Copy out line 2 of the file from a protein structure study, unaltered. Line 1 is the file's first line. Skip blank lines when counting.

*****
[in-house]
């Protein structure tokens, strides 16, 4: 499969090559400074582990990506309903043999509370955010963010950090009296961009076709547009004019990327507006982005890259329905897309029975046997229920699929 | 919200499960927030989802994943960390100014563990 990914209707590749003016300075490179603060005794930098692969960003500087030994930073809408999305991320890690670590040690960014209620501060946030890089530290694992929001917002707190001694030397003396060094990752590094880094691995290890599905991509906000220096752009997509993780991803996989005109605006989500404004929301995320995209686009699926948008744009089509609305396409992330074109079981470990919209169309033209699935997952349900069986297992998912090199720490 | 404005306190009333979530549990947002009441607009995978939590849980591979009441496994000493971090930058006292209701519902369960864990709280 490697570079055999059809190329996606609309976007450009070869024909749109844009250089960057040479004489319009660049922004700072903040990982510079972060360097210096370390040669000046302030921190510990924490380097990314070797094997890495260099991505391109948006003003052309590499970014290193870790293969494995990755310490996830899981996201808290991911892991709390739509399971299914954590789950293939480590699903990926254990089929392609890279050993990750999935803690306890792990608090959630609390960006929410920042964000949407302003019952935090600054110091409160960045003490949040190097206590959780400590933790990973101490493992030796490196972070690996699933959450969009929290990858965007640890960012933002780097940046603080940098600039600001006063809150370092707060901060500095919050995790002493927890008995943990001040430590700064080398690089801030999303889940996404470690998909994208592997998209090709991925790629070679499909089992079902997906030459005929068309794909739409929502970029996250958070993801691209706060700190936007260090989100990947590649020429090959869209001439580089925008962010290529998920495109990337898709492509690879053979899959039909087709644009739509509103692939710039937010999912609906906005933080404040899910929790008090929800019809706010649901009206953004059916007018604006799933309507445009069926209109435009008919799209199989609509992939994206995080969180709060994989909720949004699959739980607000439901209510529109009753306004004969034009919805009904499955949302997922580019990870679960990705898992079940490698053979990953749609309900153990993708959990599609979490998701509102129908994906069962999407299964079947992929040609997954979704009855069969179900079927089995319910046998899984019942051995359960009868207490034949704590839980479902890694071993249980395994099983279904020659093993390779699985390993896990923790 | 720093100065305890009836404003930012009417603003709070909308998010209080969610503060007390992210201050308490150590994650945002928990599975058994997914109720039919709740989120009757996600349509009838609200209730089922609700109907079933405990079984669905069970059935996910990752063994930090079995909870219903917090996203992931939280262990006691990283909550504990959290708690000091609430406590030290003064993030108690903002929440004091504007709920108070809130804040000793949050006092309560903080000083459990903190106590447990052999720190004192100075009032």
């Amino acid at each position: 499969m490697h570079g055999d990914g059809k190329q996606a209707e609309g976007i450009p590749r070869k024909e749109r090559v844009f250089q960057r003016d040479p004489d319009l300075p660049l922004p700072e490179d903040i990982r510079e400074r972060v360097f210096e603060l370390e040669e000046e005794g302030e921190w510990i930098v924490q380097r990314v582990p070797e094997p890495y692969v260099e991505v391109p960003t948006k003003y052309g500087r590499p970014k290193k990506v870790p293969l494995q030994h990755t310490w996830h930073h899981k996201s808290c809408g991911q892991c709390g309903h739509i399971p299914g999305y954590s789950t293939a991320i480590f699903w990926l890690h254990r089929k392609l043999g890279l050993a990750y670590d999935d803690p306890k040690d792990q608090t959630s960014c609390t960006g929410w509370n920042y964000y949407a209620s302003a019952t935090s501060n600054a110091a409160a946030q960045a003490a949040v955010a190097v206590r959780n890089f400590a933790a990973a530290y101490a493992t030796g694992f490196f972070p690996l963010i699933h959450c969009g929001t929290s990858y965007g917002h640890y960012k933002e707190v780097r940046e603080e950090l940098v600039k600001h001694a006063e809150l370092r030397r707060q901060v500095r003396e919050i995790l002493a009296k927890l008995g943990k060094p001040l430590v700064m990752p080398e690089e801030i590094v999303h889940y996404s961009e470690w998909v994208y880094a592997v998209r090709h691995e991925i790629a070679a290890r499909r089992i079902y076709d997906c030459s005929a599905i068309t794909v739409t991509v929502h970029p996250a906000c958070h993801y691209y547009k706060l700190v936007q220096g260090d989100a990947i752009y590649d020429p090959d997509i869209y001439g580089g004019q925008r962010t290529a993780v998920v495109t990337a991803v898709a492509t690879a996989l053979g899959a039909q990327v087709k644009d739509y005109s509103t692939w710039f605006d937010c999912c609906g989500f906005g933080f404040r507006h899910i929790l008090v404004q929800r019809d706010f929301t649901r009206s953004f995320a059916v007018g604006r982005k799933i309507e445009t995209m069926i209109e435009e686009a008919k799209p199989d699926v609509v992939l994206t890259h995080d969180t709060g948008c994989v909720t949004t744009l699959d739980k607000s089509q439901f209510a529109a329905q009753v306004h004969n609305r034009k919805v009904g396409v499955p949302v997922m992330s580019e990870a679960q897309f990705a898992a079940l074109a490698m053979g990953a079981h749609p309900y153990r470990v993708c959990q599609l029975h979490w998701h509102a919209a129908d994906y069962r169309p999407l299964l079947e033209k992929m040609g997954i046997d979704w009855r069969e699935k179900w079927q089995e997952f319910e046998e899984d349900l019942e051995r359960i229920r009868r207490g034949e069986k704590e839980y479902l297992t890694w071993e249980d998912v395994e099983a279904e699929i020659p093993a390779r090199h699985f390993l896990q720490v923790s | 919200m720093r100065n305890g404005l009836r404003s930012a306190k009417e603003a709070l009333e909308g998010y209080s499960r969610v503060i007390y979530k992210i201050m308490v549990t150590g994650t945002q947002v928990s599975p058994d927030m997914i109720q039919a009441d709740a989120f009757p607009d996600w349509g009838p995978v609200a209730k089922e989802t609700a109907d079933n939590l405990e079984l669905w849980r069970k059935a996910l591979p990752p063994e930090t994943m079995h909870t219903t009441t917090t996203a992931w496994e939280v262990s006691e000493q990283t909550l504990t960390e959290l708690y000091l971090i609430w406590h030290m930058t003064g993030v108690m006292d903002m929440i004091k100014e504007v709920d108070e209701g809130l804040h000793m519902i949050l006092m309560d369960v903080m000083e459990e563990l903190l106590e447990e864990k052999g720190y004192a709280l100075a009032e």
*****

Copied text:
């Protein structure tokens, strides 16, 4: 499969090559400074582990990506309903043999509370955010963010950090009296961009076709547009004019990327507006982005890259329905897309029975046997229920699929 | 919200499960927030989802994943960390100014563990 990914209707590749003016300075490179603060005794930098692969960003500087030994930073809408999305991320890690670590040690960014209620501060946030890089530290694992929001917002707190001694030397003396060094990752590094880094691995290890599905991509906000220096752009997509993780991803996989005109605006989500404004929301995320995209686009699926948008744009089509609305396409992330074109079981470990919209169309033209699935997952349900069986297992998912090199720490 | 404005306190009333979530549990947002009441607009995978939590849980591979009441496994000493971090930058006292209701519902369960864990709280 490697570079055999059809190329996606609309976007450009070869024909749109844009250089960057040479004489319009660049922004700072903040990982510079972060360097210096370390040669000046302030921190510990924490380097990314070797094997890495260099991505391109948006003003052309590499970014290193870790293969494995990755310490996830899981996201808290991911892991709390739509399971299914954590789950293939480590699903990926254990089929392609890279050993990750999935803690306890792990608090959630609390960006929410920042964000949407302003019952935090600054110091409160960045003490949040190097206590959780400590933790990973101490493992030796490196972070690996699933959450969009929290990858965007640890960012933002780097940046603080940098600039600001006063809150370092707060901060500095919050995790002493927890008995943990001040430590700064080398690089801030999303889940996404470690998909994208592997998209090709991925790629070679499909089992079902997906030459005929068309794909739409929502970029996250958070993801691209706060700190936007260090989100990947590649020429090959869209001439580089925008962010290529998920495109990337898709492509690879053979899959039909087709644009739509509103692939710039937010999912609906906005933080404040899910929790008090929800019809706010649901009206953004059916007018604006799933309507445009069926209109435009008919799209199989609509992939994206995080969180709060994989909720949004699959739980607000439901209510529109009753306004004969034009919805009904499955949302997922580019990870679960990705898992079940490698053979990953749609309900153990993708959990599609979490998701509102129908994906069962999407299964079947992929040609997954979704009855069969179900079927089995319910046998899984019942051995359960009868207490034949704590839980479902890694071993249980395994099983279904020659093993390779699985390993896990923790 | 720093100065305890009836404003930012009417603003709070909308998010209080969610503060007390992210201050308490150590994650945002928990599975058994997914109720039919709740989120009757996600349509009838609200209730089922609700109907079933405990079984669905069970059935996910990752063994930090079995909870219903917090996203992931939280262990006691990283909550504990959290708690000091609430406590030290003064993030108690903002929440004091504007709920108070809130804040000793949050006092309560903080000083459990903190106590447990052999720190004192100075009032």